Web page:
I would be nothing like those other parents, particularly the ones who seemed to wish their hubris on me with their “You’ll see!” sentiments. It’d all be brilliant…But as my friend Warren used to say… Wrong-o dong-o, mongo face!

The Bar Mitzvah of my eldest takes place tomorrow afternoon. He’s ready. Me, I’m not so sure. All the right steps are in place, but my monkey mind is dancing up and down those steps to the tune of an off-speed Gershwin song on mono-speaker. I’m not ready for this. There won’t be enough food. It’s too early. He’s only thirteen (oh, yeah, right…He’s already thirteen?!?!?) There is no fulltime pulpit, no nuclear bundle… barely a bundle by which I can afford the celebration. Half of my former spouse’s and my scattered families are either too sick, too insolvent, too dead or too busy (June busts out all over with life changes for many) to travel.

I can’t give my kid enough. I’m giving my kid too much. I want to be his Yoda but in reality I am his Obiwon Vader (Mader?), his newest reason for nagging, and unlike my other students, he can’t simply get rid of me by getting into someone else’s car and going home. And, as President Obama’s mother once said during her daily 4am wakups of the future POTUS to bone up on his American studies before sending him to school each morning in Indonesia, “This is no picnic for me either, mister!”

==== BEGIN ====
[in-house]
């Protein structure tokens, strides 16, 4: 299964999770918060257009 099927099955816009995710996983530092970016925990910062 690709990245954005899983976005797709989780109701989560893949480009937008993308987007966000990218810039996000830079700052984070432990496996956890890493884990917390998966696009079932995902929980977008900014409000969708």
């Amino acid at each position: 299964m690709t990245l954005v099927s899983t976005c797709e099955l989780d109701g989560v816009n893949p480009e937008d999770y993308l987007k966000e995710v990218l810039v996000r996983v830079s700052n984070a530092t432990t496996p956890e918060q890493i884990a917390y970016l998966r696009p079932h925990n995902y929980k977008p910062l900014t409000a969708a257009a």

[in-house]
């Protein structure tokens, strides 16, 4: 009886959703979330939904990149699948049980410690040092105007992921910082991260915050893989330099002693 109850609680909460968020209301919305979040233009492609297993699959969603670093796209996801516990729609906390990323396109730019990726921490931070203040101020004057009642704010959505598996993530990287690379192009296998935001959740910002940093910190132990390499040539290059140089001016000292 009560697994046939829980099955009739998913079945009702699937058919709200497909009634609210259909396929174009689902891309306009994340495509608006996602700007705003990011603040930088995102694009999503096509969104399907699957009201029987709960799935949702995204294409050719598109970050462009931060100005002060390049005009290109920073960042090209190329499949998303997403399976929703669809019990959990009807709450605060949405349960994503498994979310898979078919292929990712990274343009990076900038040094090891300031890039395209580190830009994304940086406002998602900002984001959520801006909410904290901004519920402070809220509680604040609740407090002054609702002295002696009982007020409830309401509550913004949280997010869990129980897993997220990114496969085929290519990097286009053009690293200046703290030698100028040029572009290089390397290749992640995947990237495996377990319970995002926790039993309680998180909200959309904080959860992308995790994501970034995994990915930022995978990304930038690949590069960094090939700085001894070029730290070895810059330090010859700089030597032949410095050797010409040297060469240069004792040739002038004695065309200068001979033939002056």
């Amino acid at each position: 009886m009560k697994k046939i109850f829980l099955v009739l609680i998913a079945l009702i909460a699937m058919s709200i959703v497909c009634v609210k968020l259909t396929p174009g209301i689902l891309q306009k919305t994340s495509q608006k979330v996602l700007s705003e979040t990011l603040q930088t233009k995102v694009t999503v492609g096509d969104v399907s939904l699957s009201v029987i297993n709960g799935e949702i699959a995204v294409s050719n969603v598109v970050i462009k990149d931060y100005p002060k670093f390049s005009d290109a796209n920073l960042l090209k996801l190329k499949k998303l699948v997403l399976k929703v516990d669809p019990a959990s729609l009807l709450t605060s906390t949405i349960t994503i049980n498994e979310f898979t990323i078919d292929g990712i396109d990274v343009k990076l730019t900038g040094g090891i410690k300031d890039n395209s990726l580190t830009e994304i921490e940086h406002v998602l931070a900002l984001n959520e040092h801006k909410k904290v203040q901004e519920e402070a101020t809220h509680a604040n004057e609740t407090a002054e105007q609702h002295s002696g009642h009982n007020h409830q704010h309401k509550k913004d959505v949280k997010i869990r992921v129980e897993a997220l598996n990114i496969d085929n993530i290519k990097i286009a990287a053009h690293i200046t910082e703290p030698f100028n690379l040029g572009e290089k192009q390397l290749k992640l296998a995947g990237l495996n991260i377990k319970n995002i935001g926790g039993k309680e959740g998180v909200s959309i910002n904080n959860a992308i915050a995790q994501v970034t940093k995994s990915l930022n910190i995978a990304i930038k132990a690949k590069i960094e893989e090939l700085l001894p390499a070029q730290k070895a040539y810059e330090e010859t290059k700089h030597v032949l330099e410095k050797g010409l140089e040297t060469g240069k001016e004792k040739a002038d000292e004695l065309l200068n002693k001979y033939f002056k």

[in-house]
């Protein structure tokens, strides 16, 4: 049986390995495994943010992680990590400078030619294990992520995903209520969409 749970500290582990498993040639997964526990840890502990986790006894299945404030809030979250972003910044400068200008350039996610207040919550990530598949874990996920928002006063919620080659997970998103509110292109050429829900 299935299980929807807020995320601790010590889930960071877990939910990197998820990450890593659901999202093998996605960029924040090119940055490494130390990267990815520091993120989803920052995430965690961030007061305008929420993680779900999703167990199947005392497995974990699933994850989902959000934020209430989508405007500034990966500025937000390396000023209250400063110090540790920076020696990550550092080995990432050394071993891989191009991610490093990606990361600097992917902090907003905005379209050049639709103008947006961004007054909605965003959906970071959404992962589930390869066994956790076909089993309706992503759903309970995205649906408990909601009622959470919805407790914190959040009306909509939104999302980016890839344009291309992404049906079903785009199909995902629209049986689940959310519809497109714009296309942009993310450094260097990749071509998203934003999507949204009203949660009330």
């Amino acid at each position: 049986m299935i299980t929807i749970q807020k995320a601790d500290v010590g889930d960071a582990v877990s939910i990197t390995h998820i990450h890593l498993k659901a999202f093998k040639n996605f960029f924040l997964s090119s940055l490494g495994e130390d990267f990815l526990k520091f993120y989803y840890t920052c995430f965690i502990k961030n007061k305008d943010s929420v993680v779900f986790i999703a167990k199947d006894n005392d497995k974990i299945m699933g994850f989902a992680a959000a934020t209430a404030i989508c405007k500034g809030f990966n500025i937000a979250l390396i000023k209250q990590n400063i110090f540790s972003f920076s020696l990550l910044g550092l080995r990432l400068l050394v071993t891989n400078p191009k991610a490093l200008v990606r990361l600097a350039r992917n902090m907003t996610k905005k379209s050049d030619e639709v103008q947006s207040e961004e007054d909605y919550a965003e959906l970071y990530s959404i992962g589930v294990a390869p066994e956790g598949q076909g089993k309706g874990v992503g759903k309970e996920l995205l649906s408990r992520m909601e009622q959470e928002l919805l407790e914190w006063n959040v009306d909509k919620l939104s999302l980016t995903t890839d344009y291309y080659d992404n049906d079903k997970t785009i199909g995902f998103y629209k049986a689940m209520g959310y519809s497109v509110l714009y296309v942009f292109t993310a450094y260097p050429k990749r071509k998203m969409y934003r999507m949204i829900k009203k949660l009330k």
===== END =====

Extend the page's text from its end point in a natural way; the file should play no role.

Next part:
My son Harry is the best Hebrew student I ever had. Bar none. He could navigate Torah since second grade; he can read “Cat in the Hat” in Hebrew with all the right Seussian cadences; I never had to drill and repeat rules or exceptions of grammar, pronunciation into him; it was gonna be a breeze to get him ready. Yeah, right. He rebels during study sessions by clenching his jaw when he reads so I can’t make out what he’s saying. His ADHD, which sometimes kicks in to his advantage, often doesn’t in this case. He wilts under pressure. He refuses to study out loud because he doesn’t want to hear himself or have me hear him. He’s also the first kid to actually argue with me … loudly and unremittingly …. on the bimah while practicing reading from the Sefer Torah. “But it’s a vav!” Nu?? How many roles does a ‘vav’ take on, and which ones are you choosing to ignore right now?